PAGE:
•Nov. 4. The Pittsburgh Post Gazette publishes excerpts of a letter from Howard Baldwin, a former NHL owner, to Penguin vice-president Paul Martha. At the time, the two are negotiating to buy the Penguins from Ed DeBartolo. The letter details how Baldwin hopes to sell "certain assets"—everybody takes that to mean Coffey—for $7 million to help defray the cost of purchasing the team. "It [the letter] didn't help morale," says forward Kevin Stevens. Later in the day Coffey shows up for practice with a sticker on his forehead that reads FOR SALE.
•Nov. 18. Baldwin, with a consortium of other businessmen that does not include Martha, buys the team from DeBartolo for $41 million, and rumors are rife that several highly paid players, including Lemieux, will be sold, despite repeated statements to the contrary by Baldwin.
•Nov. 26. Johnson dies.
Bowman's best efforts notwithstanding, Johnson has so far proved irreplaceable. Badger Bob had a special ability to keep everyone on the team—even players who were frequently scratched from the lineup—feeling involved and important. When their time came, these players produced. Pressed into service last spring, backup goaltender Frank Pietrangelo won four postseason games. Seldom-used forward Jiri Hrdina scored two goals against the New Jersey Devils to help win the series-clinching game in the first round of the playoffs.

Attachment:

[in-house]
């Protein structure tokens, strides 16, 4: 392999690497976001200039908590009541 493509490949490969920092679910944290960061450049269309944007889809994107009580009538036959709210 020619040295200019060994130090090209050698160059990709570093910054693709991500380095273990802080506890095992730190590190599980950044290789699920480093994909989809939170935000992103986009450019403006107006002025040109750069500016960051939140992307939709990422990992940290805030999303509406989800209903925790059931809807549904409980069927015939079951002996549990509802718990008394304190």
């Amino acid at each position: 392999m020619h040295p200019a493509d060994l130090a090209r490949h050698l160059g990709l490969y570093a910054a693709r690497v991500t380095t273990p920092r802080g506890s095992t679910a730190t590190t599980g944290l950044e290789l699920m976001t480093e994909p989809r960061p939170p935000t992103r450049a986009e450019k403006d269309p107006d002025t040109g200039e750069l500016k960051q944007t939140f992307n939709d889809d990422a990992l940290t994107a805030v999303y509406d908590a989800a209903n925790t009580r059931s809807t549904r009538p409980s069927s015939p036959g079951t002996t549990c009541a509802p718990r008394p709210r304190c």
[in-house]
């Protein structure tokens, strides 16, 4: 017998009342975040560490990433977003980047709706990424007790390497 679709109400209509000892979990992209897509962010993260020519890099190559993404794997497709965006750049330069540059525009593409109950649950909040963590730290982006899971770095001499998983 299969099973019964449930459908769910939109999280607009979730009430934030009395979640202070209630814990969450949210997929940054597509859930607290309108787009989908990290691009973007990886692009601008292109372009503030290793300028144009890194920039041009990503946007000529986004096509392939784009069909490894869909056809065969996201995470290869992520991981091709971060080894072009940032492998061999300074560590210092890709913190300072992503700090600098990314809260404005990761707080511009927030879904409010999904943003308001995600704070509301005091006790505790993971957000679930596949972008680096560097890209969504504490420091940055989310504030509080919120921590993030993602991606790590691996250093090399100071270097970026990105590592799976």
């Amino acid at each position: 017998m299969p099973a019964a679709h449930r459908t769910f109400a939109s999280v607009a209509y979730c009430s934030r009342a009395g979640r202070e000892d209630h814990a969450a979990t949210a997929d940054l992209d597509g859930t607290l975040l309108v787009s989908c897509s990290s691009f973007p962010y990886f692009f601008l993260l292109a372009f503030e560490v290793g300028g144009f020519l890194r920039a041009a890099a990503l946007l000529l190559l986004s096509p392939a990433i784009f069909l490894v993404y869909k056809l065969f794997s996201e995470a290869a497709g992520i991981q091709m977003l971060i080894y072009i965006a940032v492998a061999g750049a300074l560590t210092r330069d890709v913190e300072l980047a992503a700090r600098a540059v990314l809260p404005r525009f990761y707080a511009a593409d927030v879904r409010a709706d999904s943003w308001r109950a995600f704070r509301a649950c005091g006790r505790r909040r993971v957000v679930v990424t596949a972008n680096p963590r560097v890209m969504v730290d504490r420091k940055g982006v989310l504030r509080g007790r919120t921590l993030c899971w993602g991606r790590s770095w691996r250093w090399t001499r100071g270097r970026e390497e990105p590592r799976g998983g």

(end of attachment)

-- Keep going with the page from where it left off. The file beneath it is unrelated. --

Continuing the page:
"Bob made so much of the time he was given," says left wing Troy Loney. " 'Every day's a bonus!' he'd tell us. If a guy was tense the morning of a game, he'd say, 'Go see a movie—see a Western!' or 'Try walking your dog!' He was a teacher; he loved hearing different ideas, talking, being around people."
Bowman is "much more traditional," says Loney. "With Scotty, it's "Your line's up, get out there and do your job.' "
Instead, the Penguins have done half a job, reluctant to defend against goals while eager to score them. Lemieux, Stevens and Jaromir Jagr were the starting forwards for the Wales Conference in January's All-Star Game. Stevens emerged in last season's playoffs as one of the league's power forwards, and at week's end he was second in the NHL in scoring with 92 points. Jagr, who's averaging more than a point a game, is a prodigiously skilled 20-year-old Czech. Mullen, who turned 35 last week, had 36 goals.
Trouble is, to produce all that firepower the forwards have been playing run-and-gun at the expense of their out-manned defensemen and their vulnerable goalie. Consequently, as of Sunday, Pittsburgh had the fourth-worst goals-against average (3.82) in the NHL. More worrisome for the Pengiuns, the better teams in their division had them solved. Pittsburgh was 1-4 against the Washington Capitals, 2-4 against the New York Rangers and 2-4 against the Devils.
Unbalanced and stale, Pittsburgh needed a kick start. So for the second straight year, Patrick pulled the trigger on a late-season blockbuster deal. Will the trade, which makes sense for the Penguins on paper, ignite them again?
Having learned of the trade, Coffey laced up his skates and went out on Pittsburgh's empty Civic Arena ice. He skated alone for 30 minutes, until 2 a.m., thinking, he later told reporters, "about the good times" he'd had in Pittsburgh.
Come playoff time, we will be able to tell whether more good times await the Penguins, or if they will have to make do with memories.